Roger Federer's dominance over the tennis world has quickly turned him into one of the all-time greats. And his legend is about to grow into an indestructible force. He's being immortalized as a terracotta warrior.
The world number one's life-sized sculpture is among a collection of eight being made to mark the season-ending Masters Cup in Shanghai in November.Sculptures of Federer, Rafael Nadal, and Novak Djokovic have already been commissioned, and there are still five spots left. Players like Andy Roddick may be competing for money and trophies in the coming months, but they'll also have an extra incentive - the opportunity to be immortalized. And for athletes that can have it all...this is probably one thing they don't yet have.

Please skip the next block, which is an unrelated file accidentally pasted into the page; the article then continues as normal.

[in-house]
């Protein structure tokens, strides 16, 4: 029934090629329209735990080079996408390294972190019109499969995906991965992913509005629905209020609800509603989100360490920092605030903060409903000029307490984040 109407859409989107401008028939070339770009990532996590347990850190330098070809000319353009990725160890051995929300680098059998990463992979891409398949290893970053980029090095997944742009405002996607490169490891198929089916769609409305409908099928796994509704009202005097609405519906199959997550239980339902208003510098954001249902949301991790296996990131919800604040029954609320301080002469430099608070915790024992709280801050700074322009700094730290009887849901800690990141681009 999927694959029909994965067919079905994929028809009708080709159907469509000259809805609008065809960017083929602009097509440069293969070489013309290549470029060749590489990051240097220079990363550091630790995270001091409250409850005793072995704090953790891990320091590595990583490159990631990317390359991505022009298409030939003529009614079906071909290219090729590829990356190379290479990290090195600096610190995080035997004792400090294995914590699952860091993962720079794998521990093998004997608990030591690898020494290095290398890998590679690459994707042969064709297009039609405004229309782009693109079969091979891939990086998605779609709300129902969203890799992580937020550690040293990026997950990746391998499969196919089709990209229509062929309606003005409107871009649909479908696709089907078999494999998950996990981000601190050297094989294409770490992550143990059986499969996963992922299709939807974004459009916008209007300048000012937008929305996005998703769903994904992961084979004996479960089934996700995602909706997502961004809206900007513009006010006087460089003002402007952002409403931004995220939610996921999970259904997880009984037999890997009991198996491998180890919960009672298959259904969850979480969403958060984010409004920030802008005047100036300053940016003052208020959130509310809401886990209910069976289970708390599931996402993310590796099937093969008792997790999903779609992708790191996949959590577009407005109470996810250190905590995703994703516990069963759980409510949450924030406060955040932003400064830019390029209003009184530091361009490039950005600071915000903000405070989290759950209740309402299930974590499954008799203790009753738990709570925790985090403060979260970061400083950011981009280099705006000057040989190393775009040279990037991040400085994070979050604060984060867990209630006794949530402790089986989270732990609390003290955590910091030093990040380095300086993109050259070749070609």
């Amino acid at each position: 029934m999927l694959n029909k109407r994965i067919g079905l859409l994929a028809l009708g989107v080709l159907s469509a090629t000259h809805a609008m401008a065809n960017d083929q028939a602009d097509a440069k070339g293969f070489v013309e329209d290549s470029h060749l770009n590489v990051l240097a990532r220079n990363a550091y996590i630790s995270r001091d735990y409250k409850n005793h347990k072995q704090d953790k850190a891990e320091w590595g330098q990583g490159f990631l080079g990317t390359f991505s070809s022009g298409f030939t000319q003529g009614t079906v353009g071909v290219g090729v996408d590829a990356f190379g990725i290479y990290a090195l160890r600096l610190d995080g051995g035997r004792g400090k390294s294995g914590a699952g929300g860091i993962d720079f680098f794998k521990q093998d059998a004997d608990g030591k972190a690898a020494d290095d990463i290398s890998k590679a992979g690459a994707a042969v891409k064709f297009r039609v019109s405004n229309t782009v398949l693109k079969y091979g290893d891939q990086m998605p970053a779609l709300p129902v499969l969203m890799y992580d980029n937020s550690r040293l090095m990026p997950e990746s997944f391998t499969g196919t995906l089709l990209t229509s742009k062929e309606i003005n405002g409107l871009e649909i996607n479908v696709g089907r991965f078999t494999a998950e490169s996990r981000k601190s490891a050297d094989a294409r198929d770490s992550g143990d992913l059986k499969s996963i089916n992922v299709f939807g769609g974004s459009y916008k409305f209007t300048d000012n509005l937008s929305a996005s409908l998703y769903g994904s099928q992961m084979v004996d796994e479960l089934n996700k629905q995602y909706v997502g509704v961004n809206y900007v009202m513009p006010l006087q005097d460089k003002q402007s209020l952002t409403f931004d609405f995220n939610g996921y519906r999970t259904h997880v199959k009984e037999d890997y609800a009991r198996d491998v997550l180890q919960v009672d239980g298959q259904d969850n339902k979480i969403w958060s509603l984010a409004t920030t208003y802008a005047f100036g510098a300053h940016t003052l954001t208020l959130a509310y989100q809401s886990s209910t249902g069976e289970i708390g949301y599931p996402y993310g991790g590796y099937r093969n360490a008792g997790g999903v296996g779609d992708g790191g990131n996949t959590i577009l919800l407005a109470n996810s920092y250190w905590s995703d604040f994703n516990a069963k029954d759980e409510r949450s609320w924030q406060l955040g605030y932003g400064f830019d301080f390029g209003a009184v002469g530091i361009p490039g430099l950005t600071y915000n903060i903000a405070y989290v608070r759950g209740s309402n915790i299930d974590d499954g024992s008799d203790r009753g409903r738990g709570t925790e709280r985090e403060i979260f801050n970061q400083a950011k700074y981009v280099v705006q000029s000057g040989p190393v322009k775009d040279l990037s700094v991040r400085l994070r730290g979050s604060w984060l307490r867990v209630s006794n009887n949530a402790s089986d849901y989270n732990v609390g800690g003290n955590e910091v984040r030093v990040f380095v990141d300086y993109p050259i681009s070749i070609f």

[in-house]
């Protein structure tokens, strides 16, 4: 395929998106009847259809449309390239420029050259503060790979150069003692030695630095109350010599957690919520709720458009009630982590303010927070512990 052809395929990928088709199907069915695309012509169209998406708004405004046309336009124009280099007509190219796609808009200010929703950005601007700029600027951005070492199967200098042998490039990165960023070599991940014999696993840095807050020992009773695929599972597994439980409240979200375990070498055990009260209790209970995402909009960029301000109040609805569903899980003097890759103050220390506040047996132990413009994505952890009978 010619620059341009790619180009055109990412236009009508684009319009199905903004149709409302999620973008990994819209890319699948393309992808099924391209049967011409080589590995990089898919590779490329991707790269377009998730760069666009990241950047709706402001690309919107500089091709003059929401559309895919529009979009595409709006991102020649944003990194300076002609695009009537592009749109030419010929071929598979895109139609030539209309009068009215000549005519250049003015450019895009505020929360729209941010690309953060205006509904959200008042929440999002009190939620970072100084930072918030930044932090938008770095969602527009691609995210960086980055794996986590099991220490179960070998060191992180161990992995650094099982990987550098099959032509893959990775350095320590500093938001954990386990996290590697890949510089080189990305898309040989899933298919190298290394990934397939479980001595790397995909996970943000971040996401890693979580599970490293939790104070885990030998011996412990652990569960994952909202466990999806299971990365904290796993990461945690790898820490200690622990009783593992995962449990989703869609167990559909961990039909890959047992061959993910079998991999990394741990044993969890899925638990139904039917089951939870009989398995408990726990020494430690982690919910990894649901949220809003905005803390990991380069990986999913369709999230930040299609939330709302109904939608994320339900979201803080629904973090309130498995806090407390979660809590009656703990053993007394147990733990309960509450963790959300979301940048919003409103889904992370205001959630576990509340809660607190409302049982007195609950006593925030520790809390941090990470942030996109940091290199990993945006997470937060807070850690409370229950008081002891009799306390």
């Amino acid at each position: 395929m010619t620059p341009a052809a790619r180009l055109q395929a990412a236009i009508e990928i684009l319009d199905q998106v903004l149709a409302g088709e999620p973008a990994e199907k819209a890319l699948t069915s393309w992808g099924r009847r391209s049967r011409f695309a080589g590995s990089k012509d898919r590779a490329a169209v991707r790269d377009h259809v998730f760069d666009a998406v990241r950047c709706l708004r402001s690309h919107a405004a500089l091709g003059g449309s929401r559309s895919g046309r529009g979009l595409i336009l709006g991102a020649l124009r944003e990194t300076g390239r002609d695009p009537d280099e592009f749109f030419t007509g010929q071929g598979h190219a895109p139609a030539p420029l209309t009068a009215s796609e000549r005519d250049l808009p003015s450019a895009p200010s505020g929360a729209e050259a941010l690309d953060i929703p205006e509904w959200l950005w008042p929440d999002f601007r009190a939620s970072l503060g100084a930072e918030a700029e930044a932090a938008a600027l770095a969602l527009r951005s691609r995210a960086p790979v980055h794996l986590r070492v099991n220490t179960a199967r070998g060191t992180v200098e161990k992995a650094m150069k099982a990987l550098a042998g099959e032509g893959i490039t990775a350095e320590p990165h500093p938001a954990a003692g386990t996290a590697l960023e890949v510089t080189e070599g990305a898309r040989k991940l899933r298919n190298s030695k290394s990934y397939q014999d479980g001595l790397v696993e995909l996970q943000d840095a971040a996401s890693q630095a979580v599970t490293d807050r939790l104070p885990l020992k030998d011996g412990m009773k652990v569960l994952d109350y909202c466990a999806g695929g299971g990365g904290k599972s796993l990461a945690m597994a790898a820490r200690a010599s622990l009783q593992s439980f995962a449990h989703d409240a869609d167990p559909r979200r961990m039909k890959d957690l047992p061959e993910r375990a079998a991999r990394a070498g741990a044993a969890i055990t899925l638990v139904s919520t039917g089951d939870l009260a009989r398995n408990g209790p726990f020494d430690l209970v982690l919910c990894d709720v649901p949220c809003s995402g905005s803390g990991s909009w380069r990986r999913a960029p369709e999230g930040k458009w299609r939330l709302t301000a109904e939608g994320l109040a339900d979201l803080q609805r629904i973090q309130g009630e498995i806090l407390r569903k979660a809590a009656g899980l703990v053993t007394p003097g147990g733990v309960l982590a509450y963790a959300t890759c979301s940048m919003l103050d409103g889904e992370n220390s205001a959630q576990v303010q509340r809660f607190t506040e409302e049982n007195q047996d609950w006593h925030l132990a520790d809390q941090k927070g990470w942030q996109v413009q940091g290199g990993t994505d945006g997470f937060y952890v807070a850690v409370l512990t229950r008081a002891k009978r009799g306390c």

With a collection of the Terracotta Army on show at the British Museum in London, the ATP have commissioned French sculptor Laury Dizengremel to create similar models of the players who will appear in China.
"I think that being sculpted as a terracotta warrior is an honor, I think the idea is fun, bringing together culture and sport, and I'm looking forward to seeing the final result," said Federer.Federer will join a group that's been around for a long, long time. The original Terracotta Army was created in order to be buried alongside the Emperor of Qin around 210-209 BCE. Qin's army was believed to have taken 700,000 people 38 years to complete. Now that's some company!
The Army was found in 1974, and to date 8.099 figures have been unearthed. The Emperor's tomb is a major tourist attraction in China, and the Masters Cup is hoping to capture that same attention and excitement.
Federer is worthy of this truly great promotion...as long as a swoosh doesn't end up on the statue.